Industry minister Yukio Edano approved plans set out by a government panel in April. From 1 July, wind energy above 20kW will receive JPY 23.1/kWh ($0.28/kWh) and up to 20kW will receive JPY 57.75/kWh. PPAs will be for 20 years.
There have been mixed feelings about the tariff within Japan's industry.
"My feeling is that there is enough leeway to make profits," said Chuichi Arakawa, a professor in the Faculty of Engineering at the University of Tokyo. "New companies might enter the market."
In particular, Arakawa highlights the possibilities for Chinese manufacturers entering the Japanese market.Other longstanding issues remain unresolved. Access to the grid is guaranteed for the initial three-year period only, and it is unclear whether power companies must accept renewable energy beyond that period.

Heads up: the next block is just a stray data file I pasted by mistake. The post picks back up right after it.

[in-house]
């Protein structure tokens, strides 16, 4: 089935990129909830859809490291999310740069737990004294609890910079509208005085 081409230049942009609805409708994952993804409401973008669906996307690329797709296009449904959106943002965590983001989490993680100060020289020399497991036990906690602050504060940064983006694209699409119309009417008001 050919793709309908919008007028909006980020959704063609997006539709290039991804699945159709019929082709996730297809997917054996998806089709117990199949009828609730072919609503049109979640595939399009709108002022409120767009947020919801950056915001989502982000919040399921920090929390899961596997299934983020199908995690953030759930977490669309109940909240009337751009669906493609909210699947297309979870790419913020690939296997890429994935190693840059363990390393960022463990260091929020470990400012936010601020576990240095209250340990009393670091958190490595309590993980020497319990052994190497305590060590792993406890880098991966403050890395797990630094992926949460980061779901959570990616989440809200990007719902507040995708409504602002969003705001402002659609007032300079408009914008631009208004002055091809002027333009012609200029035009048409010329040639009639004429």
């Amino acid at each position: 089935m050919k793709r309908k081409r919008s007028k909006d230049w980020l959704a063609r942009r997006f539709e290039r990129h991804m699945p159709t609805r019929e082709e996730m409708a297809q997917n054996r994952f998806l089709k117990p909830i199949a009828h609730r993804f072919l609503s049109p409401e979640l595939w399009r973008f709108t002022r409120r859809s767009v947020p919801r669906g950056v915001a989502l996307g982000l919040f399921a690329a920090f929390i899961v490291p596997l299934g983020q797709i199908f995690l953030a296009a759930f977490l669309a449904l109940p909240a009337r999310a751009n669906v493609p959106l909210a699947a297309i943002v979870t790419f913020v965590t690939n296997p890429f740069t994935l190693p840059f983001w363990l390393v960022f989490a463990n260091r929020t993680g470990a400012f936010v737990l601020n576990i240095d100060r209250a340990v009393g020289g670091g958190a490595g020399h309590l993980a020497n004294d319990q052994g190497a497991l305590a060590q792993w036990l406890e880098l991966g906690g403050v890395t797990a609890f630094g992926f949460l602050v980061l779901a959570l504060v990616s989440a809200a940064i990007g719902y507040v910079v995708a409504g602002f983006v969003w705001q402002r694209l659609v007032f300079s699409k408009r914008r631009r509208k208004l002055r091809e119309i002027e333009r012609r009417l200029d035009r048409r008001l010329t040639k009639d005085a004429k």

The FIT legislation forms part of Japan's renewable-energy bill, which was passed in the upper house of parliament last year.
It aims to reduce the country's reliance on nuclear power following the disaster at the Fukushima power plant. The legislation also aims to reduce the country's greenhouse emissions to 25% of its 1990 level by 2020.
The FIT legislation comes as Japan's government and industry is increasingly looking to wind power. Last year, Toshiba acquired part of Korean wind turbine manufacturer Unison and, in March, Hitachi acquired Fuji Heavy Industries wind-power division.